For the first time in a loooong time, March Madness is not in North Carolina. (But hey, a rabbit show is still on!)

The exception could very soon become the rule, as the NCAA decides in the next week or two whether to block North Carolina from hosting any of its college championships — men's basketball or otherwise — in objection to the state's bathroom bill. Almost exactly a year ago, North Carolina became the first state in the nation to require transgender people to use public restrooms and locker rooms of the gender on their birth certificate.

One Republican lawmaker in North Carolina is scrambling to rally his colleagues to repeal the law before it's too late — and North Carolina potentially loses NCAA business forever.

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After speaking to state Rep. Chuck McGrady (R) in February about his repeal efforts, we checked back with him on Friday. Short answer: The deadline for the NCAA's decision is imminent, and North Carolina's GOP-controlled legislature and its Democratic governor are nowhere closer to a repeal. Our conversation has been edited for length and clarity.

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THE FIX: Now that March Madness is actually here, is there a urgency in the state to repeal the bathroom bill so it doesn't miss out on another tournament?

MCGRADY: That's really hard to judge. The NCAA is meeting just south of here — some of the tournament is in Greenville, S.C. — that's where UNC and Duke are both playing.

Some of my colleagues don't believe damages are occurring. If you live in a small, rural county in some part of North Carolina, you probably don't see them. If, on the other hand, you're in Greensboro this weekend you're going: “This thing is real. We always have a basketball tournament here.” 

How do you feel watching the tournament be played across state lines?

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I think the economy boycott is outrageous and unfair, but is it a fact of life that we have to deal with? Yes. I mean, it is damaging, and whether we agree with the action taken or not, I think legislators are going to have to try to address it.

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And it's now or never to address it, right?

Well, we always try to do things before it's too late. Fixing the issue after the fact is still incurring the damages and doesn't make a lot of sense. But we have basically another week, maybe, if we're going to take action. The next round of NCAA tournaments will be announced in early April, and obviously that doesn't all get done in one day, and so if we're going to take action, we need to take it very soon.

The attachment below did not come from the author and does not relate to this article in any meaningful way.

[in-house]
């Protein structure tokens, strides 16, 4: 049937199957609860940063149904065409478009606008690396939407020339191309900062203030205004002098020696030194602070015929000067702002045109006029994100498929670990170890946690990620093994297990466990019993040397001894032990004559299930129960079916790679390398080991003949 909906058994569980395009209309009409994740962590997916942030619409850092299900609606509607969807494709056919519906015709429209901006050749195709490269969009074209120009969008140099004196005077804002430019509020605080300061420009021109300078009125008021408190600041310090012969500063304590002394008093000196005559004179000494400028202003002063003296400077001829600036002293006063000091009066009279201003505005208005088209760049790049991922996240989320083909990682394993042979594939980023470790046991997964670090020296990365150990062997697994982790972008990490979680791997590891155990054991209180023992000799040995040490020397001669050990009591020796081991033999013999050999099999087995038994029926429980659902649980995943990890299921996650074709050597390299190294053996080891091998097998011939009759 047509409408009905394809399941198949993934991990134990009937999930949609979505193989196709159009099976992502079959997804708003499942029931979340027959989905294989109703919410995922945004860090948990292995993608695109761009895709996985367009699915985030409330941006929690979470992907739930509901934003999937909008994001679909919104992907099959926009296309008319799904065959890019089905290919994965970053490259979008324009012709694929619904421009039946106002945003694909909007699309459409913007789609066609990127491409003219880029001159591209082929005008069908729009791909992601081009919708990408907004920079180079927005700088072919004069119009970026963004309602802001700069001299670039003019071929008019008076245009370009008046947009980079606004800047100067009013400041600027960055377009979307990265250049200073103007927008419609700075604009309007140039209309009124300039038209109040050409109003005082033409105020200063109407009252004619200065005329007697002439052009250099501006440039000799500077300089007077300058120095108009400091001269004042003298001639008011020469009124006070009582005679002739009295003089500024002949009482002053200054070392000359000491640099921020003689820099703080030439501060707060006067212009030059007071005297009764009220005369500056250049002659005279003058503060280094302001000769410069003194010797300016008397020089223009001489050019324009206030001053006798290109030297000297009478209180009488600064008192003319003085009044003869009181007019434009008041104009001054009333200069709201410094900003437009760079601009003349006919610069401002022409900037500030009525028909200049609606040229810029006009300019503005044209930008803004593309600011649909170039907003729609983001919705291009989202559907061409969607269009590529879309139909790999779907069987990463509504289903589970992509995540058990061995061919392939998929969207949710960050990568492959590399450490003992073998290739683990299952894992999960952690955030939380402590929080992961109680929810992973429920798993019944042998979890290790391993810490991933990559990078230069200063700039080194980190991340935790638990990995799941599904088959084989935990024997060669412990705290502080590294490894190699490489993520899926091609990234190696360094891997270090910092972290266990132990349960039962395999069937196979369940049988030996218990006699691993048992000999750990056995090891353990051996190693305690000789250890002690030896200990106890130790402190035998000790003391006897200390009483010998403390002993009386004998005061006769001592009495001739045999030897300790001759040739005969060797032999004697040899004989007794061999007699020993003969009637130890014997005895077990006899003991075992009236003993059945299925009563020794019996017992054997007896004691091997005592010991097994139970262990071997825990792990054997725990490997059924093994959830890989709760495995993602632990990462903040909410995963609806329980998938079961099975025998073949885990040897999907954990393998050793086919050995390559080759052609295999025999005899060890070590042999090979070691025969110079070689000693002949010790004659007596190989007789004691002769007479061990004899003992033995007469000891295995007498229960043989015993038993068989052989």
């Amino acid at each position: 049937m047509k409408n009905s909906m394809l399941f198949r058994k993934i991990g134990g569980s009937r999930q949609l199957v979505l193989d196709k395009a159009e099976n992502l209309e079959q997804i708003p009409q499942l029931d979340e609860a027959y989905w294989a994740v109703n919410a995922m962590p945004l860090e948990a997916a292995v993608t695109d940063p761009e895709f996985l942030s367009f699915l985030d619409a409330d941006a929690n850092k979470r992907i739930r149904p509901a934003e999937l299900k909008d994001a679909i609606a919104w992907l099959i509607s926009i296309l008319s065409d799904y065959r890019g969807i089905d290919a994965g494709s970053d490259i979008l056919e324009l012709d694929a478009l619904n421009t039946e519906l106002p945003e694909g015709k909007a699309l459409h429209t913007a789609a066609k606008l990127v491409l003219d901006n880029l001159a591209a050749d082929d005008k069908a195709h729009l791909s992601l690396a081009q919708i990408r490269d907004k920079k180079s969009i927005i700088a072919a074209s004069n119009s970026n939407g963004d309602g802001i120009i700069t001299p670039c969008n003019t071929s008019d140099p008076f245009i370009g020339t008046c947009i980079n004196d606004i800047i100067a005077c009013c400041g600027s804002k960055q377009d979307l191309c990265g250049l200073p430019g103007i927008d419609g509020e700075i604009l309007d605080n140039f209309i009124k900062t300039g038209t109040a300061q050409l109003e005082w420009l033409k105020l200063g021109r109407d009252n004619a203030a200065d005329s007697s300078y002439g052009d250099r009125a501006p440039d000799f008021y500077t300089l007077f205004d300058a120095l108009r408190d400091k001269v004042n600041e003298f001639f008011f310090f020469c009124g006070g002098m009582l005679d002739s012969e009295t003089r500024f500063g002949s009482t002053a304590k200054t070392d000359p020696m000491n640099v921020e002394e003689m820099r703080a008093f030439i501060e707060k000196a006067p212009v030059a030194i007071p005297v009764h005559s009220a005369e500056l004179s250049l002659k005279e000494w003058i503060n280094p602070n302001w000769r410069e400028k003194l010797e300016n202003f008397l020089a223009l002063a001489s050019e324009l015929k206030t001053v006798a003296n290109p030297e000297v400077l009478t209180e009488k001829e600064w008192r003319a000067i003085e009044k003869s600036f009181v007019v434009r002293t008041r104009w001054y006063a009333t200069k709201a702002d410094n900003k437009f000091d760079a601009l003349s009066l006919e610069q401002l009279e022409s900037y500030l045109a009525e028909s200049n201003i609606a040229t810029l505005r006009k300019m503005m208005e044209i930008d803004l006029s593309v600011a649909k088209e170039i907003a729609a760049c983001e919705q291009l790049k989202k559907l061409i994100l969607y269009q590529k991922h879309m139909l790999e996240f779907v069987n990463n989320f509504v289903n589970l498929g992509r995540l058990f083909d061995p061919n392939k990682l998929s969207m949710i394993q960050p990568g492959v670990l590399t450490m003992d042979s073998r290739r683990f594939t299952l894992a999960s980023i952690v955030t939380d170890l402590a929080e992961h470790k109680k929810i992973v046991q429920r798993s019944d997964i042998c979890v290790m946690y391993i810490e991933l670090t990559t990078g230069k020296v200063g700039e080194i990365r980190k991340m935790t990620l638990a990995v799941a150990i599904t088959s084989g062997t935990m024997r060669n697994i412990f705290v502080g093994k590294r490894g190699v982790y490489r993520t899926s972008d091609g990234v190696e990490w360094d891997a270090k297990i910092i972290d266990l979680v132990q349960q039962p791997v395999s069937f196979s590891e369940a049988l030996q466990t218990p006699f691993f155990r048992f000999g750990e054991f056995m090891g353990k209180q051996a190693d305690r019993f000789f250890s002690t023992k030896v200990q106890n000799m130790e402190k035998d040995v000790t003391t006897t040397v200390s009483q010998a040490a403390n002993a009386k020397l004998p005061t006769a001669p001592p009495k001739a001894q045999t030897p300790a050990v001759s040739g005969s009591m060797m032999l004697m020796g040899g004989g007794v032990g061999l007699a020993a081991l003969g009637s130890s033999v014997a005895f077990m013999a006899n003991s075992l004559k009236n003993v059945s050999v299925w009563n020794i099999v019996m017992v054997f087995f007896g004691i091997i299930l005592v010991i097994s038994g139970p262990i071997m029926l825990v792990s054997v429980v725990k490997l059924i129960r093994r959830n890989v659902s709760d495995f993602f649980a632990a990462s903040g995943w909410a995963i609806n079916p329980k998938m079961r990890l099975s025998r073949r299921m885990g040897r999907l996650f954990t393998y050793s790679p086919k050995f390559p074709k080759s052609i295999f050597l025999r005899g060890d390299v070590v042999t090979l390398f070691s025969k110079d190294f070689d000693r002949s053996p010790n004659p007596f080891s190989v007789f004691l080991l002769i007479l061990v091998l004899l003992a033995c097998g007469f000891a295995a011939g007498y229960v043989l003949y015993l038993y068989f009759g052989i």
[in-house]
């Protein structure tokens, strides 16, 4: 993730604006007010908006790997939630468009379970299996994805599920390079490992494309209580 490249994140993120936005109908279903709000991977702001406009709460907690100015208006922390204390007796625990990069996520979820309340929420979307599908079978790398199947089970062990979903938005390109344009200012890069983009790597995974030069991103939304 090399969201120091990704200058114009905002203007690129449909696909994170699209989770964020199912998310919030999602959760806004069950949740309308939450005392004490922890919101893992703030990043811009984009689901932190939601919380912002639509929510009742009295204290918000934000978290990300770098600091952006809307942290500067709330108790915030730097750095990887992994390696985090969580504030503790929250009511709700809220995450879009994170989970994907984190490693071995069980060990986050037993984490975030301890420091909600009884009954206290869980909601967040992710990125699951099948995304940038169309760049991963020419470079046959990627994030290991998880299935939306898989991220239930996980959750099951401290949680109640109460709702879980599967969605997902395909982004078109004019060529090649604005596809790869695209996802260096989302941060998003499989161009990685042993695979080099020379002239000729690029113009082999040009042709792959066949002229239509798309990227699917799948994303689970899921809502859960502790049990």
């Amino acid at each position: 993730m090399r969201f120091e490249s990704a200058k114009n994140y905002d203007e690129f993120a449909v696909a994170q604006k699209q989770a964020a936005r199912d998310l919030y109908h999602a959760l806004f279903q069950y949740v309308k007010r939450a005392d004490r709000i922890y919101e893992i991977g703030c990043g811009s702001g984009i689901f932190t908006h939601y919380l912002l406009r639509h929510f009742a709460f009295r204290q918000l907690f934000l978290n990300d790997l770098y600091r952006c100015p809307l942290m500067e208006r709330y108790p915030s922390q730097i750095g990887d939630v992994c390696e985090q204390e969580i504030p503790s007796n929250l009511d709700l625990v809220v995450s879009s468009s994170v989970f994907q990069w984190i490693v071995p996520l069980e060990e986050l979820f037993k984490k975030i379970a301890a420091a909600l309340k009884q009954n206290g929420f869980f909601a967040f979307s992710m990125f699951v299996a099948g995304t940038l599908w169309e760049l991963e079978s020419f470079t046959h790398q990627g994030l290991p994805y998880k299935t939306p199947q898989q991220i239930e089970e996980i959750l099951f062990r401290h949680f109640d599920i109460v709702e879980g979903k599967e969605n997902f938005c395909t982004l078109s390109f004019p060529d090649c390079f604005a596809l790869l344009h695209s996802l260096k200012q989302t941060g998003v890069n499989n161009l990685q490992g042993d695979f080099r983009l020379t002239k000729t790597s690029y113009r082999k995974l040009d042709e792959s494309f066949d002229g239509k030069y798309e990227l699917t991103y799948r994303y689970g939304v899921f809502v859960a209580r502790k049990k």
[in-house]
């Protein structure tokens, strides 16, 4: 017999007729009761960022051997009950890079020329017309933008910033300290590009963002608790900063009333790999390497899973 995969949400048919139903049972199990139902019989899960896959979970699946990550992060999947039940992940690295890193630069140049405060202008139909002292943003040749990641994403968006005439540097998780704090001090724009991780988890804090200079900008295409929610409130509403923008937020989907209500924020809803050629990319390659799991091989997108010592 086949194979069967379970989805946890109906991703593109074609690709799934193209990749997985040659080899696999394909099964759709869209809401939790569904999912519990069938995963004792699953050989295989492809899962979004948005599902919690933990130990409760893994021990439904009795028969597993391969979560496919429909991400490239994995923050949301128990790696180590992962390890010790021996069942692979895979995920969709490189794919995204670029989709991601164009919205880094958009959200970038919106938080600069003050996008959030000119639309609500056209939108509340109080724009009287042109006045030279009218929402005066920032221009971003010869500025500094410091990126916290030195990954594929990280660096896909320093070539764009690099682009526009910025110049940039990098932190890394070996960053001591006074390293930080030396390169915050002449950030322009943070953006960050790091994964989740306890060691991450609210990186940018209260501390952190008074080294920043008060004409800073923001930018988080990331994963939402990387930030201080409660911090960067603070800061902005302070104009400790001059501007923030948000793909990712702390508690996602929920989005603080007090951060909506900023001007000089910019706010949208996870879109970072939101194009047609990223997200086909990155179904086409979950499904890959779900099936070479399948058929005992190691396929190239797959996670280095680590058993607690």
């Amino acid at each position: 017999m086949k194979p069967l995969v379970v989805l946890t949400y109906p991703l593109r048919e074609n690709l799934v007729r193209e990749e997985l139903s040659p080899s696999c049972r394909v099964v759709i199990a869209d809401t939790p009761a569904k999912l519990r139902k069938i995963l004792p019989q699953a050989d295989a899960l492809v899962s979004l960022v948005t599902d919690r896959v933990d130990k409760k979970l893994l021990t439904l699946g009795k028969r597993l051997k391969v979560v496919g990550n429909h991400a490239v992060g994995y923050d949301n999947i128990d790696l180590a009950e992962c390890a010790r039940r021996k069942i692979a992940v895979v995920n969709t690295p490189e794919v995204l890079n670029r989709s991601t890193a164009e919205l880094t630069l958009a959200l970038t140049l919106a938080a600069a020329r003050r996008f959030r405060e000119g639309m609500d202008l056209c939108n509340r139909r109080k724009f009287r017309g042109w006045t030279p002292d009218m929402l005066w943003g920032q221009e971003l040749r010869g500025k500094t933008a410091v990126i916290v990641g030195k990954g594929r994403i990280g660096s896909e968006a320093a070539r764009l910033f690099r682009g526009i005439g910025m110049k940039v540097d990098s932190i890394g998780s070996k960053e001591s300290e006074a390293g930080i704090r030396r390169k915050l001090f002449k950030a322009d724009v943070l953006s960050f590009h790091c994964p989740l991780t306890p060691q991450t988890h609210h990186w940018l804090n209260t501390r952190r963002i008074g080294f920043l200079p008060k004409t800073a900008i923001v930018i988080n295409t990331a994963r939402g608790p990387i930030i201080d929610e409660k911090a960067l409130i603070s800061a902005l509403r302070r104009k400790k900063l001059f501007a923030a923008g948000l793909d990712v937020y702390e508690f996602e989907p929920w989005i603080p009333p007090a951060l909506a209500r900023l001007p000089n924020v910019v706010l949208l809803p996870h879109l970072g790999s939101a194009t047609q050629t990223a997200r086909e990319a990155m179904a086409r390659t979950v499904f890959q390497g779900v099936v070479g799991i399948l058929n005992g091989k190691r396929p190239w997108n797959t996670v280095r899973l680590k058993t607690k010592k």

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Since we last talked, your repeal effort has kind of languished. 

At this point we're hung up on something I view is frankly a rather silly thing to get hung up on, given we have agreed on the harder issue here. So, we'll see. Give it another weekend. Certainly after another week or so, I'm going to go off and spend my time doing other things.

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What is the hang up?

There is just no way to get the votes for a straight repeal. The only bipartisan bill that would address that problem is the bill I filed, HB 186. Obviously you need a repeal, but you also need a preemption so that local governments don't wade back into the bathroom issue. Meaning we don't need to repeal and then have another city do exactly what Charlotte did, otherwise we're right back into that issue.

We also have local governments that have adopted nondiscrimination ordinances, and that surprisingly has been the main hang up. My bill provides a pathway for local governments to expand protected classes, but it has a check on the power of city councils — it puts a referendum on there, and that's been the issue that the governor has taken a stand on. And as long as the governor has taken the stand he has, I can't get the Democratic votes.

And are Republicans willing to hold up their end of the bargain to repeal the bill?

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I've always said I need to get roughly 30 Republican votes, and, to the best of my knowledge, I've got the votes. There's not been a lot of movement over the past two weeks. 

What advice would you give other states, like Texas, considering their own version of a bathroom legislation?

 I would suggest to them that it's a mistake. But they ought to be able to figure that out by themselves.

The economic boycott is wrong, but that doesn't mean it isn't real. And so why, as a legislature, would you go down that road in the same way we have?

I just don't see what the problem is that is really being solved by a bathroom ordinance. People have been able to figure out which bathrooms to go to for a pretty good long time. For me, it's something the government need not get into.

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